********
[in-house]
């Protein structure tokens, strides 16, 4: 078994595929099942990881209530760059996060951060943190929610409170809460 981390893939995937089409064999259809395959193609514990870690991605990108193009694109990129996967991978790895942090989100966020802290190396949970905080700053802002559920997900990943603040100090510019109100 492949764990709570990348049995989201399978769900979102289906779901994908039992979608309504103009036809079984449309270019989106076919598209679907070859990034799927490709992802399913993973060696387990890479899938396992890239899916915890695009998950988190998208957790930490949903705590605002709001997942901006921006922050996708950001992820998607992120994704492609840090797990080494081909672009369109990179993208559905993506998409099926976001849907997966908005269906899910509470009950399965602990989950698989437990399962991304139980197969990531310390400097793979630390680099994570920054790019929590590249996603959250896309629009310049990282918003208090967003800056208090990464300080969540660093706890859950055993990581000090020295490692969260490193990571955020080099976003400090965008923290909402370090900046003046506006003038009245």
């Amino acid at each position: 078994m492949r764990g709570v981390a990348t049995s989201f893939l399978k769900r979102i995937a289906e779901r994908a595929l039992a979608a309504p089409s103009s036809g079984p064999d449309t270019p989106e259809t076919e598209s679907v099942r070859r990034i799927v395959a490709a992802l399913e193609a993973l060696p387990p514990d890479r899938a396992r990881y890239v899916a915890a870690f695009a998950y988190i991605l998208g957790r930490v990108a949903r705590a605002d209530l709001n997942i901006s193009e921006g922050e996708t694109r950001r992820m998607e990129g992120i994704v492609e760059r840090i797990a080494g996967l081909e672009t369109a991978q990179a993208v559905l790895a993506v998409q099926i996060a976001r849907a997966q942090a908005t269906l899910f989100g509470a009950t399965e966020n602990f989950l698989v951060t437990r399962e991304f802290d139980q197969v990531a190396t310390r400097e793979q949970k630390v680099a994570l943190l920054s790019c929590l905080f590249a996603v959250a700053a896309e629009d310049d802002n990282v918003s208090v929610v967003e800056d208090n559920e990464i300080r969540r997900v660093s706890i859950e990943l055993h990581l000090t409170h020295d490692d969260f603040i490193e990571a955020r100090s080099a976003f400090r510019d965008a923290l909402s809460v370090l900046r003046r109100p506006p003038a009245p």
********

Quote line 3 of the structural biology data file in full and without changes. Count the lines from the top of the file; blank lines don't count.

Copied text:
């Amino acid at each position: 078994m492949r764990g709570v981390a990348t049995s989201f893939l399978k769900r979102i995937a289906e779901r994908a595929l039992a979608a309504p089409s103009s036809g079984p064999d449309t270019p989106e259809t076919e598209s679907v099942r070859r990034i799927v395959a490709a992802l399913e193609a993973l060696p387990p514990d890479r899938a396992r990881y890239v899916a915890a870690f695009a998950y988190i991605l998208g957790r930490v990108a949903r705590a605002d209530l709001n997942i901006s193009e921006g922050e996708t694109r950001r992820m998607e990129g992120i994704v492609e760059r840090i797990a080494g996967l081909e672009t369109a991978q990179a993208v559905l790895a993506v998409q099926i996060a976001r849907a997966q942090a908005t269906l899910f989100g509470a009950t399965e966020n602990f989950l698989v951060t437990r399962e991304f802290d139980q197969v990531a190396t310390r400097e793979q949970k630390v680099a994570l943190l920054s790019c929590l905080f590249a996603v959250a700053a896309e629009d310049d802002n990282v918003s208090v929610v967003e800056d208090n559920e990464i300080r969540r997900v660093s706890i859950e990943l055993h990581l000090t409170h020295d490692d969260f603040i490193e990571a955020r100090s080099a976003f400090r510019d965008a923290l909402s809460v370090l900046r003046r109100p506006p003038a009245p």